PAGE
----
The HOPE chart, are we finally reaching the first milestone?

I believe this chart was originally posted by @The_Ni or @TheHouse and should be something we pay closer attention to. Everyone here wants the market to fall right now but that’s not how things work, outside a forced global shutdown the economy is a very slow moving monster and things take time.

As the fed raises interest rates, these four key indicators happen which in turn bring down inflation.

New Orders

Right now we are likely just on the cusp of seeing the housing market possibly slow.

Yesterday we saw housing starts drop 9.6% & building permits fall 1.3%. As @dooknukem also mentioned lumber prices have been falling dramatically too (from insane record highs) due to drop in demand.

This morning total mortgage application volume fell 2% from the previous week, according to the Mortgage Bankers Association’s seasonally adjusted index. Demand stands at the lowest level since 2000.

New Orders still seem to be stubbornly high, though we did see a huge reduction in a recent NY Empire State Manufacturing Index. I think we could see this be a lagger as companies are not so much JIT anymore (due to China lockdown uncertainty and other supply chain factors) but instead try to simply get large batches of inventory of something that they believe the consumer will continue to purchase so they have product on the shelves. As we have just seen from Walmart & Target earnings, consumers have cut back purchases mostly to food and necessities while high inflation drains the pocketbooks and job uncertainty looms.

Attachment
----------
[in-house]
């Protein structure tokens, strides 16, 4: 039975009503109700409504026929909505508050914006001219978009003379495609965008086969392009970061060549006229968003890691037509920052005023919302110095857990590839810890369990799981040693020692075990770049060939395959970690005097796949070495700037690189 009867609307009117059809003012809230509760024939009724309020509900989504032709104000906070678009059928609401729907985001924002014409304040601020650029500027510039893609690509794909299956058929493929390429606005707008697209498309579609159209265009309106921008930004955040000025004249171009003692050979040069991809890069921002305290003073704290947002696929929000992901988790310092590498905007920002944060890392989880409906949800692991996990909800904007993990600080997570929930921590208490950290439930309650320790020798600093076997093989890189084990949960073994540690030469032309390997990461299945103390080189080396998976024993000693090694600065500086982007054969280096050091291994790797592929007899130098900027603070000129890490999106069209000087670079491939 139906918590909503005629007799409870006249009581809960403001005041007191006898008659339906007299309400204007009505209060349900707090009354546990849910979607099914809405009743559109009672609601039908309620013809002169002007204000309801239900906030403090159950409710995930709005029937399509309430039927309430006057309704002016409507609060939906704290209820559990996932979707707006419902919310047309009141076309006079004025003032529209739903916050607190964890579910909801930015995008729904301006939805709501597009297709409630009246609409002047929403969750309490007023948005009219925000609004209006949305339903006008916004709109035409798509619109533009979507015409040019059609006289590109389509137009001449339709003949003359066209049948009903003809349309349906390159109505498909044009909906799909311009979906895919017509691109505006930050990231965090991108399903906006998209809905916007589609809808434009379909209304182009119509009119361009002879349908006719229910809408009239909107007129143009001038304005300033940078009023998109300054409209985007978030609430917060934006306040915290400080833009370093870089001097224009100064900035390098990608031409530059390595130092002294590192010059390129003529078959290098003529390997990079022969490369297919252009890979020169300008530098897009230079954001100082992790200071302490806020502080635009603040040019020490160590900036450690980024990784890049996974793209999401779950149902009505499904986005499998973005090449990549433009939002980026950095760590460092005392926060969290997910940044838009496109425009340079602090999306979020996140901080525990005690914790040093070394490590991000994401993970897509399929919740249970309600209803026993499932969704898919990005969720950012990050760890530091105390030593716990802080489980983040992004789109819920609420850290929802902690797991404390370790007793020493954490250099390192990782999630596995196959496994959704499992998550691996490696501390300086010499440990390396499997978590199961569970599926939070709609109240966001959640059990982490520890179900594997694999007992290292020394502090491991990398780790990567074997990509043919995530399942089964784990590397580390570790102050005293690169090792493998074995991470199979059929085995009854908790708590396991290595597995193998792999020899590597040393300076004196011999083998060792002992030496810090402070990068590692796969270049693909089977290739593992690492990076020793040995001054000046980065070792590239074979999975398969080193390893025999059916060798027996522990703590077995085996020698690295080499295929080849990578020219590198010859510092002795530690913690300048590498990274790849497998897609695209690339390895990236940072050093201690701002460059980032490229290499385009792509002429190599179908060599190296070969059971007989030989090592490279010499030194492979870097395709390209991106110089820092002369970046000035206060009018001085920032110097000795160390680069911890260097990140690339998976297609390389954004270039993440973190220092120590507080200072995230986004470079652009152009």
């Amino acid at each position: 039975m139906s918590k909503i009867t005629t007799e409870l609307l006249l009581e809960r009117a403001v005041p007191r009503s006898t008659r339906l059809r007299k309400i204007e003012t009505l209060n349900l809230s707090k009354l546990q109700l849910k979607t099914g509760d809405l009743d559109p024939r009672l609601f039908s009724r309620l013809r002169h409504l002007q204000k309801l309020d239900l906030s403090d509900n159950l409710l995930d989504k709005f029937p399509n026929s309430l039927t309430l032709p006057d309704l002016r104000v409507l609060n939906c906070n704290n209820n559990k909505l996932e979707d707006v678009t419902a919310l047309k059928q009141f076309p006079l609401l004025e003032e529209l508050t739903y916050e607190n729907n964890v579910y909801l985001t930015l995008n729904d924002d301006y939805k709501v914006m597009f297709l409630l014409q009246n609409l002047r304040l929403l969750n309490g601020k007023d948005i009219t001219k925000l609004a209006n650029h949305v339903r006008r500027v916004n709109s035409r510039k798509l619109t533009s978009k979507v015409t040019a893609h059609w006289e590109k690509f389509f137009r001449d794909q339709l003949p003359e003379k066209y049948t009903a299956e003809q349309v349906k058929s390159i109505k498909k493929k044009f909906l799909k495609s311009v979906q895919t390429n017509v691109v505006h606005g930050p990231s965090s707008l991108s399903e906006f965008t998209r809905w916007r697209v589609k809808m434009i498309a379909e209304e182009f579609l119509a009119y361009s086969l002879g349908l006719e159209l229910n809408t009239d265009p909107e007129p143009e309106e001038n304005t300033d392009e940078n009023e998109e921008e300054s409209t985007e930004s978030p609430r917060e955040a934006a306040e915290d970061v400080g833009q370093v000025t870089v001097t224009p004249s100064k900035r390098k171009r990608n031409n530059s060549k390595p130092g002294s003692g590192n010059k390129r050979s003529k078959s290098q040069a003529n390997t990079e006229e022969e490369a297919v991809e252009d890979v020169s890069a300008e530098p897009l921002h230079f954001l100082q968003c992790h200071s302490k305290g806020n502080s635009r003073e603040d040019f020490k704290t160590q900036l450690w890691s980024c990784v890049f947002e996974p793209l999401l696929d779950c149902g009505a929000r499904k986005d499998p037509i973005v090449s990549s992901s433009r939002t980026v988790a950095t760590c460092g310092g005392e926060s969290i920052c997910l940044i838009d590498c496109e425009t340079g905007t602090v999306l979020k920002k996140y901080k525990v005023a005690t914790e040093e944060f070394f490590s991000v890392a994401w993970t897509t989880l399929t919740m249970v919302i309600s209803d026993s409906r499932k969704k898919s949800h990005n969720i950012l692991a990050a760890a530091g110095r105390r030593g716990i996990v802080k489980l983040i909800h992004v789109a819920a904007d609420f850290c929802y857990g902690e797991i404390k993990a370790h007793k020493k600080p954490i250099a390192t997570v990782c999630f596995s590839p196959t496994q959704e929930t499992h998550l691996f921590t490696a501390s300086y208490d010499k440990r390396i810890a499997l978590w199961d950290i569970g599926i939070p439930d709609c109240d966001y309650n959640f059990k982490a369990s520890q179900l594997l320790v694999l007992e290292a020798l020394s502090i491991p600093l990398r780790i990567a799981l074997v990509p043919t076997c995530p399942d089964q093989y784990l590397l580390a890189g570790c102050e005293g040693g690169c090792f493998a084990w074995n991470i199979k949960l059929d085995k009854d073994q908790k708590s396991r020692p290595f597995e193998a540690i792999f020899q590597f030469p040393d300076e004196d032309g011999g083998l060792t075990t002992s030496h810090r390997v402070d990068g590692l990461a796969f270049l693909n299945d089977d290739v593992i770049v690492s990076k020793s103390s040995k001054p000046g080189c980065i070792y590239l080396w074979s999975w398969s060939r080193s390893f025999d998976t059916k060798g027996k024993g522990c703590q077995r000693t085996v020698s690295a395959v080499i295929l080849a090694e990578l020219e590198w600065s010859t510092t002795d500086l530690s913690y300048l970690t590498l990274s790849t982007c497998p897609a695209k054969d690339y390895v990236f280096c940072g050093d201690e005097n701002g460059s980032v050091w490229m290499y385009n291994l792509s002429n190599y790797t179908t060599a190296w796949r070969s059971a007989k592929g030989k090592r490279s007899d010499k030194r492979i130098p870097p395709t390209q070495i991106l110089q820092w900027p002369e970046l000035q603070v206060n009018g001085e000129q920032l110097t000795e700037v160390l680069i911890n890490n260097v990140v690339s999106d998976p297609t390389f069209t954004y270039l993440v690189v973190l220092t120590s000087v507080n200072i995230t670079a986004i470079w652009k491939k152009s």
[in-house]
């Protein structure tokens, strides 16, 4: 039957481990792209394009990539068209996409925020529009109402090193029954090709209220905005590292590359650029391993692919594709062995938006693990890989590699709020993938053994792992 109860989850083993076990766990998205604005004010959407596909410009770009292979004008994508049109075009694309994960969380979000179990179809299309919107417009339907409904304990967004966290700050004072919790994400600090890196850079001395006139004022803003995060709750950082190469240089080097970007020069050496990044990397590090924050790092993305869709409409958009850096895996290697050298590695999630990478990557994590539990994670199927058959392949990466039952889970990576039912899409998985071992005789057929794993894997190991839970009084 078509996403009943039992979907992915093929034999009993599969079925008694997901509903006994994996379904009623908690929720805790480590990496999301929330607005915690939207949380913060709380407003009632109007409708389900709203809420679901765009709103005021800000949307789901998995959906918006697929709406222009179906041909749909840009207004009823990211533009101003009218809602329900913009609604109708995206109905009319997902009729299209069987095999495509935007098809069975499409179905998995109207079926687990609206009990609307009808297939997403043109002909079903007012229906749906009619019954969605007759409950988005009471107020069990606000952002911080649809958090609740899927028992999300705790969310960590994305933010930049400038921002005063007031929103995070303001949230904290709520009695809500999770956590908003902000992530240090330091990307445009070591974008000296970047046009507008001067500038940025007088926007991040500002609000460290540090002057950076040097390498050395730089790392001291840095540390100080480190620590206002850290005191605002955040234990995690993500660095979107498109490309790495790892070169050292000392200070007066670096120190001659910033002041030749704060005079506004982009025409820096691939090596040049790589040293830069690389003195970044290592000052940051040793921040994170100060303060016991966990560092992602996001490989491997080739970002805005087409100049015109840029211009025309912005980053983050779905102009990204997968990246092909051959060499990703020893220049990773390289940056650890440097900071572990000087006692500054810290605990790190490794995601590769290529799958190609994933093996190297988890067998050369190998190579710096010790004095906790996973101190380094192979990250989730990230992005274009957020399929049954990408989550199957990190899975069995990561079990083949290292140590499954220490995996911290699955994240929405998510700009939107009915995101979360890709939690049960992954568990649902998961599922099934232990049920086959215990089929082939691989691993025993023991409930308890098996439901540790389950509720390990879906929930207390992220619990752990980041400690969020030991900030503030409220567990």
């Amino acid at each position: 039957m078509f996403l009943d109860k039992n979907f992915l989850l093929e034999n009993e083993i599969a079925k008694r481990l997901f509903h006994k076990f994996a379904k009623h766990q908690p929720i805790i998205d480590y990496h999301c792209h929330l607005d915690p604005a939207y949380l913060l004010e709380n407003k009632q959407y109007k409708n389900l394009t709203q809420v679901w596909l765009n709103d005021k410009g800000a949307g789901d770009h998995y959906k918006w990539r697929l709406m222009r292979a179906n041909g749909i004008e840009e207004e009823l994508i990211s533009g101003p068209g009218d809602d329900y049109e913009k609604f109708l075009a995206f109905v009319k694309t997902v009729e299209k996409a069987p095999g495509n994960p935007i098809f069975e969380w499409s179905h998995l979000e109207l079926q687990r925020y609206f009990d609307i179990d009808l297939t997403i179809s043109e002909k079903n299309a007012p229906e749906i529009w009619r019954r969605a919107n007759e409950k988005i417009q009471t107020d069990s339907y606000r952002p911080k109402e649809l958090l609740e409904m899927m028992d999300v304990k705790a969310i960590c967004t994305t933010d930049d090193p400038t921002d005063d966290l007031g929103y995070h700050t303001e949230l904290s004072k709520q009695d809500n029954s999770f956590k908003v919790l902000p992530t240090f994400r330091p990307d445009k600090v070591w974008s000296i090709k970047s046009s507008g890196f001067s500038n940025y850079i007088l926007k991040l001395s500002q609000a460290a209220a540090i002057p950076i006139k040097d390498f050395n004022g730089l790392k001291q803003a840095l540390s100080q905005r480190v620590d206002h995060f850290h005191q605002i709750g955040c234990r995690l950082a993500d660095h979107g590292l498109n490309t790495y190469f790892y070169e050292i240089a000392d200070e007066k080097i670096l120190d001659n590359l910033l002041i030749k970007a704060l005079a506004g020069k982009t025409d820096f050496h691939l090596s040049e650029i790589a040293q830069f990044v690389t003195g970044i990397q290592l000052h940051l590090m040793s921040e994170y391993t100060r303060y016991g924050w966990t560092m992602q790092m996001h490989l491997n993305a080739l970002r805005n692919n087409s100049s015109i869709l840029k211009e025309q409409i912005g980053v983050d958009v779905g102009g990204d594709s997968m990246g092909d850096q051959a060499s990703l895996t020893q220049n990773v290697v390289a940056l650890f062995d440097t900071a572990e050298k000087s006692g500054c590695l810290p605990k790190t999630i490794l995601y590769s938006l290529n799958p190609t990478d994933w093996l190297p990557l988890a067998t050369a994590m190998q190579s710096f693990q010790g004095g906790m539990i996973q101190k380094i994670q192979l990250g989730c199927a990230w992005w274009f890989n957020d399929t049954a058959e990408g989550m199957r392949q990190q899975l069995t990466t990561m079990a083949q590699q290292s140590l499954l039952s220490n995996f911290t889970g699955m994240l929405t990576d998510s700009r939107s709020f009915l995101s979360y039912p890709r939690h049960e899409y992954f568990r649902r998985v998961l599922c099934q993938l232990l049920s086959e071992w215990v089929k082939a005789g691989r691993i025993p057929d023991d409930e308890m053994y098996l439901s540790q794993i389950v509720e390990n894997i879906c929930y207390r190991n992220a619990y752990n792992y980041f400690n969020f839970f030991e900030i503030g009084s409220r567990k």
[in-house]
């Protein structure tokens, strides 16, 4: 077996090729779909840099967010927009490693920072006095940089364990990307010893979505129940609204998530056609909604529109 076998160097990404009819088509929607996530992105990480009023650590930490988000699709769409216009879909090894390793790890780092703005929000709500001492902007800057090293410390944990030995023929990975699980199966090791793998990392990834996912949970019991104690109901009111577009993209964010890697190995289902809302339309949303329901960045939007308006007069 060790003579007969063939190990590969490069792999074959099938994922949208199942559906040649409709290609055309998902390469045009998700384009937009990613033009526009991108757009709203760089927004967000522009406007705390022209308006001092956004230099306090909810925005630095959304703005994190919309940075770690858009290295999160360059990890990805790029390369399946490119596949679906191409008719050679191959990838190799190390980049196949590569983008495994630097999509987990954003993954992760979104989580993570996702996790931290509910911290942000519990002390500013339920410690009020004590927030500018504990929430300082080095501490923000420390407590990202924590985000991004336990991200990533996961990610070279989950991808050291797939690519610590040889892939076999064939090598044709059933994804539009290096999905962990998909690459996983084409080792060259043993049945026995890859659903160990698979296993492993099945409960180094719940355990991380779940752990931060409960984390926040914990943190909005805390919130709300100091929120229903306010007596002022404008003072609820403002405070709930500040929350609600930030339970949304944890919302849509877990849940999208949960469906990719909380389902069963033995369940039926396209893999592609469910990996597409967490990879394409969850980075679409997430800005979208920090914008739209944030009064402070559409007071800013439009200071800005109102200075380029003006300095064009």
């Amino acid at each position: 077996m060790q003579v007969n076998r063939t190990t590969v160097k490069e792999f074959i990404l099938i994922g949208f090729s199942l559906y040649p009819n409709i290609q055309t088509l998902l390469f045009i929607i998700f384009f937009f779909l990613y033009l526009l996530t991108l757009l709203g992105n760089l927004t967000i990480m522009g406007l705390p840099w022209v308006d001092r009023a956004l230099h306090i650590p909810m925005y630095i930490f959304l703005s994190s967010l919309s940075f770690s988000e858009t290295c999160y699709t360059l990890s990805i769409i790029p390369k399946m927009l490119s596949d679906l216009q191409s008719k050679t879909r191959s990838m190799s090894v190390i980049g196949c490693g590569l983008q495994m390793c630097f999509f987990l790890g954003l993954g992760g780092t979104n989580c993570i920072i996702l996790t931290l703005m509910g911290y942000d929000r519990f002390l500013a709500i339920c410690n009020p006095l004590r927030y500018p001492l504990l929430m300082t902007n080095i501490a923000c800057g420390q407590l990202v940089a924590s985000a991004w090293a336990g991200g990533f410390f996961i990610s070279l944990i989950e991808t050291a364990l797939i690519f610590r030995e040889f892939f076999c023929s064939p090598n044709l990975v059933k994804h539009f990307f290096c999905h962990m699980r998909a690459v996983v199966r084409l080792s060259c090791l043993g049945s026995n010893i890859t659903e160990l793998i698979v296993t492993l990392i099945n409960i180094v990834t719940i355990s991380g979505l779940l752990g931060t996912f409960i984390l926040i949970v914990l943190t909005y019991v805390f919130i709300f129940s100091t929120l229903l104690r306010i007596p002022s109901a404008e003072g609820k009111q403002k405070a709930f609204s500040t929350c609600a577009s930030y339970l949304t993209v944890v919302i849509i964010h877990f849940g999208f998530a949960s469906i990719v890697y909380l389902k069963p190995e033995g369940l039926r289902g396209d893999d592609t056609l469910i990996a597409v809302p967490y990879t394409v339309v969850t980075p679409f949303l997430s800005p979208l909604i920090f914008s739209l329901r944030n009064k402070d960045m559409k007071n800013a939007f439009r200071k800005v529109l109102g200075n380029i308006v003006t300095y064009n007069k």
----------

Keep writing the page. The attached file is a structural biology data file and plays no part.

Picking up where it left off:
We’ve seen in the recent round of earnings that some companies have remained positive for Q3 & Q4 while others have tried to get out ahead and slashed their profit forecasts. Likewise many companies are starting to layoff small amounts, likely trying to trim some fat and see where things go before making more drastic decisions.

This isn’t meant to replace the Kodiak Bear Thesis thread , instead I would like to focus on the 4 indicators mentioned above. As new numbers & articles come out I will continue to post to this thread and hopefully we can start to develop a timeline for the next step down, or possibly if we see a trend reversal.


Ive been trying to be better at not giving so much unsolicited opinions, so I appreciate this post. :)[Insert evil pepe emoji]

I have always liked this chart, I believe it was @The_Ni that originally posted it as you mentioned.